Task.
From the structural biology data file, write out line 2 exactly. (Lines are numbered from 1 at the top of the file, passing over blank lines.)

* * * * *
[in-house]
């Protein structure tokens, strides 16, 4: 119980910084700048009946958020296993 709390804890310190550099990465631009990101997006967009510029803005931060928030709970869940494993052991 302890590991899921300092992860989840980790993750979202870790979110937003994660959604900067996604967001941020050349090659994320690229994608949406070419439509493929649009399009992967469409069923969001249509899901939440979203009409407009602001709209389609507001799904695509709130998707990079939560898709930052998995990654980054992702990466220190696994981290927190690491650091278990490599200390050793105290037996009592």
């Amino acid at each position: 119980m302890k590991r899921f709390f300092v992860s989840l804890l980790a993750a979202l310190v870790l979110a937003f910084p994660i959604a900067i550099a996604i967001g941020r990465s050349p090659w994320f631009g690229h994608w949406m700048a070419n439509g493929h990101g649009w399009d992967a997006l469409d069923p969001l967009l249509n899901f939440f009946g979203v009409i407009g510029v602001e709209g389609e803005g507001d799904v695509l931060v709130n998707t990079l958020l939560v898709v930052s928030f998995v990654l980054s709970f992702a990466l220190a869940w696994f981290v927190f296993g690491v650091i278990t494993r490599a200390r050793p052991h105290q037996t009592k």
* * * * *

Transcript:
């Protein structure tokens, strides 16, 4: 119980910084700048009946958020296993 709390804890310190550099990465631009990101997006967009510029803005931060928030709970869940494993052991 302890590991899921300092992860989840980790993750979202870790979110937003994660959604900067996604967001941020050349090659994320690229994608949406070419439509493929649009399009992967469409069923969001249509899901939440979203009409407009602001709209389609507001799904695509709130998707990079939560898709930052998995990654980054992702990466220190696994981290927190690491650091278990490599200390050793105290037996009592």